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Cuddalore sugarcane farmers caught in a bind

Special Correspondent

Crores of rupees remain frozen in banks

CUDDALORE: As far as the farm loan waiver scheme is concerned, the sugarcane farmers in the district have been caught in a bind. Their money running into crore of rupees has been "kept unauthorisedly frozen in the suspense accounts" of many banks for over a fortnight.

The farmers were not sure when they would get back the money, or whether they were eligible to get interest on the money, because the banks are non committal about the transactions.

These questions were raised at the farmers' grievance day meeting held here on Friday. R. Somasundaram of Wellington Paasana Vivasayigal Sangham said the sugar mills were in the habit of making payments through the banks.

The banks in turn would debit the loan amount (borrowed by the farmers) and deposit the remaining payment in the respective savings bank accounts of the farmers.

But after the Government had passed the waiver orders, the banks were in a dilemma as to whether debit the loan or to return the money to the farmers.

In the absence proper guidelines in this direction, the banks were simply holding back the money in the "suspense accounts." Even the payments of those farmers who had obtained the "no due certificates" too were thus withheld.

Kothattai Arumugham of Land Owners' Association faulted the banks' claim that there were no guidelines regarding such payments. He argued, in that case, there were no specific orders for the banks to keep the money.

`Objectionable practice'

Karmangudi Venkatesan Theevalur Anai Paasana Vivasayigal Sangham pointed out that the ICICI Bank was not even issuing passbooks to the farmers and whenever they sought to know the balance in their accounts, they were made to cough out Rs 28 per page of the statement to which the farmers took strong exception.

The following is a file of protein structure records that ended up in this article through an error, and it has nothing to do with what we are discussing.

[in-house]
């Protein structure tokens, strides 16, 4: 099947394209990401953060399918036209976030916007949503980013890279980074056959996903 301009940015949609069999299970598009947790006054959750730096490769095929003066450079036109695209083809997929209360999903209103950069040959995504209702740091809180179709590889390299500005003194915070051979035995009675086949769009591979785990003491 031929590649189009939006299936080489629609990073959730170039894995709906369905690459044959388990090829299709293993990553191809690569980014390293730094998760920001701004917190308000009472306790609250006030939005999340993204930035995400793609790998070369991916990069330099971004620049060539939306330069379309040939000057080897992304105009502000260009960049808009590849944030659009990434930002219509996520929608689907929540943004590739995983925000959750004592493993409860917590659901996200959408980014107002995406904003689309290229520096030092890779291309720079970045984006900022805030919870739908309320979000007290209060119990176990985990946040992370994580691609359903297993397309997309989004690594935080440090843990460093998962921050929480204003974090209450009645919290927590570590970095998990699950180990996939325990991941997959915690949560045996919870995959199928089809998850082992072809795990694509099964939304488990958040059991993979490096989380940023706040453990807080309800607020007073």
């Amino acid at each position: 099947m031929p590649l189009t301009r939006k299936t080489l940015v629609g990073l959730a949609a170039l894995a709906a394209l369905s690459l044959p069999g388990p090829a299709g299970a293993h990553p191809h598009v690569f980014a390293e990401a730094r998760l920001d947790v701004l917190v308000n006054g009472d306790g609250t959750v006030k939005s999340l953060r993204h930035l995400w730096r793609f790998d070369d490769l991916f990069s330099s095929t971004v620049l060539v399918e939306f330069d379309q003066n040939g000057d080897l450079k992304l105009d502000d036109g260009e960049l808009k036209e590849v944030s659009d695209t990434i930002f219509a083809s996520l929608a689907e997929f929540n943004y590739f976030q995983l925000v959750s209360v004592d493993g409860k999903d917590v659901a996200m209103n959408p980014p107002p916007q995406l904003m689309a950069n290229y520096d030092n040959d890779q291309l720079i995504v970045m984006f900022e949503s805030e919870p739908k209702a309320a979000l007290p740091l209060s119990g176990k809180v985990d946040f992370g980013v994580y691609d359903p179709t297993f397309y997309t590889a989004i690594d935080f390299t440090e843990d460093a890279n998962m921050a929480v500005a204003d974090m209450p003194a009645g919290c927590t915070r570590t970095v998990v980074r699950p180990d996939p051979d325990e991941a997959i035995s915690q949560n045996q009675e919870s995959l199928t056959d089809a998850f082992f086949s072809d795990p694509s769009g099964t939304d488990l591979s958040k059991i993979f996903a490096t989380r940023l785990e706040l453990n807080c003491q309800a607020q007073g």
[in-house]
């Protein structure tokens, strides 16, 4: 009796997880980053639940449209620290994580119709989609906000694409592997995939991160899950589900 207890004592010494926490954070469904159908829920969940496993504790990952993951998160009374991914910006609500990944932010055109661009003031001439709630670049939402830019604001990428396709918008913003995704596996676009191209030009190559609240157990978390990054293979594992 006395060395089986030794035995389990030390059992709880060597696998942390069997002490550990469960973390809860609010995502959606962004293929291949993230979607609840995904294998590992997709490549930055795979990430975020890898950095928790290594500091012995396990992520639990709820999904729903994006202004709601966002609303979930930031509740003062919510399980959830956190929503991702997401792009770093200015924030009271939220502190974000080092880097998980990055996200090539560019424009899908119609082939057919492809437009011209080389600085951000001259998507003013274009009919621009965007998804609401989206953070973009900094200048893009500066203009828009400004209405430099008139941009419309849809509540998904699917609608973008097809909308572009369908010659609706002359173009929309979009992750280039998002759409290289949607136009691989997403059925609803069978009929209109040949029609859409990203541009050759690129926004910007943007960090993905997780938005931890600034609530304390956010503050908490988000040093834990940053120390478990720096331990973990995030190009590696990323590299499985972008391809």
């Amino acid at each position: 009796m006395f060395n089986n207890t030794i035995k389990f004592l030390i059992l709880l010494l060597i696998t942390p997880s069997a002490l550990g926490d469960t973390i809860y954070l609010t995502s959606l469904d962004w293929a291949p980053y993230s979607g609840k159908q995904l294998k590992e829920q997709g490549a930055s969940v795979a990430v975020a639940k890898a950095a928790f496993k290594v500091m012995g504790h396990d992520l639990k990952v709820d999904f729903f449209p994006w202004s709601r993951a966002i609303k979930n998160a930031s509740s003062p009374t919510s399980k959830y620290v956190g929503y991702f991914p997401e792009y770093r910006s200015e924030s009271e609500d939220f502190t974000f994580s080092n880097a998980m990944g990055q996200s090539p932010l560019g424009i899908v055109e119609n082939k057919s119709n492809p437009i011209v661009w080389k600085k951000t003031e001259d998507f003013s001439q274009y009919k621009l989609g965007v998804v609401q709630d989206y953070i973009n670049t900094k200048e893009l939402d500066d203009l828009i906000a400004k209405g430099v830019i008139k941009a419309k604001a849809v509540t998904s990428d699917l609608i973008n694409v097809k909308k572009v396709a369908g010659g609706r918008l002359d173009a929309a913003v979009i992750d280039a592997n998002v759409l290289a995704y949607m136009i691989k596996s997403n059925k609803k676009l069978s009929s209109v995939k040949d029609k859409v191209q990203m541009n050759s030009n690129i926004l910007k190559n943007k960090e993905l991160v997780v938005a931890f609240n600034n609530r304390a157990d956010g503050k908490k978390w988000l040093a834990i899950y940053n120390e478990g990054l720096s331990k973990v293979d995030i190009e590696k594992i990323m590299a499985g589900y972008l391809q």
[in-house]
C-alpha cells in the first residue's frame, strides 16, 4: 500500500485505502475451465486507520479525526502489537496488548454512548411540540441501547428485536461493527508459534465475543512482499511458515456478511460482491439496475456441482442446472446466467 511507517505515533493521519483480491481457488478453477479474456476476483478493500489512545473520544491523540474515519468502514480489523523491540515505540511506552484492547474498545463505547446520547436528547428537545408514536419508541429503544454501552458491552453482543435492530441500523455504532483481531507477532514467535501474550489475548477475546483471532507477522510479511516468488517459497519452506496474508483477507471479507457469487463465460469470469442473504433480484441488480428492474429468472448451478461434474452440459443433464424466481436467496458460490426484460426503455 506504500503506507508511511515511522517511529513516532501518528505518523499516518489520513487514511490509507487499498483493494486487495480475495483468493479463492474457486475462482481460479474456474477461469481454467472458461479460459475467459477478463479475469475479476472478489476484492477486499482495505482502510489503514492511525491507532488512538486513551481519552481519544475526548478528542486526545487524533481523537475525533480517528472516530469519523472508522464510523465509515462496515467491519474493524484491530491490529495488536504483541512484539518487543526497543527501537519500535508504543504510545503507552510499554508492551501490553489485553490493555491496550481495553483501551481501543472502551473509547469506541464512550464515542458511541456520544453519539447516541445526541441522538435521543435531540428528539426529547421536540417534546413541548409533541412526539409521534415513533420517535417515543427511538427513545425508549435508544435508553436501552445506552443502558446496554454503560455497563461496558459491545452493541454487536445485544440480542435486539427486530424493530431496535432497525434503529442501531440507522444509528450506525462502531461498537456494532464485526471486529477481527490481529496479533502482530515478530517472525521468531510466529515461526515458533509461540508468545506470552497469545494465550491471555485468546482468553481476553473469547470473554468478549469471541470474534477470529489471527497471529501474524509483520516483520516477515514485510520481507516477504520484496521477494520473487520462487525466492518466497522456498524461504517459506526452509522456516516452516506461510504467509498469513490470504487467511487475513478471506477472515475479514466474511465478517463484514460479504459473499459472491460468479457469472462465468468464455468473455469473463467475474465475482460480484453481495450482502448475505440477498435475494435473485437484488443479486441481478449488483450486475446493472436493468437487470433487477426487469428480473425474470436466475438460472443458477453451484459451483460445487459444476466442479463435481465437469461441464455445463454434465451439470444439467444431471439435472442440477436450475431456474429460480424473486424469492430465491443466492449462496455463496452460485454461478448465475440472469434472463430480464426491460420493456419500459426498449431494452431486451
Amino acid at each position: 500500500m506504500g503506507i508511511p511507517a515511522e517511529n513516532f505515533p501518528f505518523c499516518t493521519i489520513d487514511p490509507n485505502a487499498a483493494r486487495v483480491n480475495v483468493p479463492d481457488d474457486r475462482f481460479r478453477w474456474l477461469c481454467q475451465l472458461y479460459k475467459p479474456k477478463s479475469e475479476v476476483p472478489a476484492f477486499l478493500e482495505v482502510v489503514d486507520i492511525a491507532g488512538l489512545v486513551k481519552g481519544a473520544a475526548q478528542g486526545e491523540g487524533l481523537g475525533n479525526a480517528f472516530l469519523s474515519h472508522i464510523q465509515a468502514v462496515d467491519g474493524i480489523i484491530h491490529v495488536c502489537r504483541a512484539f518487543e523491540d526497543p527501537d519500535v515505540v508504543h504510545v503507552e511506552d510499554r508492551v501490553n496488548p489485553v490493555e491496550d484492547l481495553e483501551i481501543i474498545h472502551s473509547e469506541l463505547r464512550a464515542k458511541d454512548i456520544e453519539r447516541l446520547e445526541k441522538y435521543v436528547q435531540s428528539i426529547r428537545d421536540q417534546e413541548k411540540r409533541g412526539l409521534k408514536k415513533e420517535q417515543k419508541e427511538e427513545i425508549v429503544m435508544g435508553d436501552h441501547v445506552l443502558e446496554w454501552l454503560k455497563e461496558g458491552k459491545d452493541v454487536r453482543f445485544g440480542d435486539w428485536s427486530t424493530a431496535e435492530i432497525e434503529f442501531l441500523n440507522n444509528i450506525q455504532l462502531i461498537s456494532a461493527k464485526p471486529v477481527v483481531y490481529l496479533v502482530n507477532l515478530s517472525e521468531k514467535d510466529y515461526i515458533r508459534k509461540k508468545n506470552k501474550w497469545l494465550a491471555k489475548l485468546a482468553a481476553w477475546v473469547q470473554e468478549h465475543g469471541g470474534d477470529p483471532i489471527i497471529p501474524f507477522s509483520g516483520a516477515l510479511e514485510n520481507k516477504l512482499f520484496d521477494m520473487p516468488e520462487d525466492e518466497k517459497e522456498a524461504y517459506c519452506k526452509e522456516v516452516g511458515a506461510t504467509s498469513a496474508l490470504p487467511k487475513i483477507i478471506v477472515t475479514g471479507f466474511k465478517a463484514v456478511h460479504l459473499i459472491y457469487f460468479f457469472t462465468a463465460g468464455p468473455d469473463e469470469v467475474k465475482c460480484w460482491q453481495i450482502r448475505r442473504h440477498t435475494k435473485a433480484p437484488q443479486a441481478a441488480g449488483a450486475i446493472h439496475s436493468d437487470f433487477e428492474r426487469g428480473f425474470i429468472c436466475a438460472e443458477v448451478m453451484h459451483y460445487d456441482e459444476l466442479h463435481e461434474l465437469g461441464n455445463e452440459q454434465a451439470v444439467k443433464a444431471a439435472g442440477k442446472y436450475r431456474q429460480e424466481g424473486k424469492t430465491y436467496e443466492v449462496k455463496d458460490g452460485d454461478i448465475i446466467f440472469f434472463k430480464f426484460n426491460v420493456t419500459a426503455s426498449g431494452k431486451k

R. Vriddhagiri of Sri Ambiga Sugar Mills Area Sugar Cane Growers' Association said there was no clear perception among the bankers about the status of the jewel loans obtained by the farmers.

He noted that the farmers used to pledge their jewels to tide over an exigency, and as such the jewel loans should also be waived.

Another issue that needed to be resolved was the custom of the cooperative banks to retain 10 per cent of the loan amount as the share capital. In the event of the loan waiver, the farmers were entitled to get back the amount thus deducted, but no banks were willing to do so.

Mr. Vriddhagiri called upon the banks to return the documents kept as collaterals and also issue "no objection certificates" to those farmers, who wished to migrate to other banks. District Collector Gagandeep Singh Bedi promised to look into these issues.

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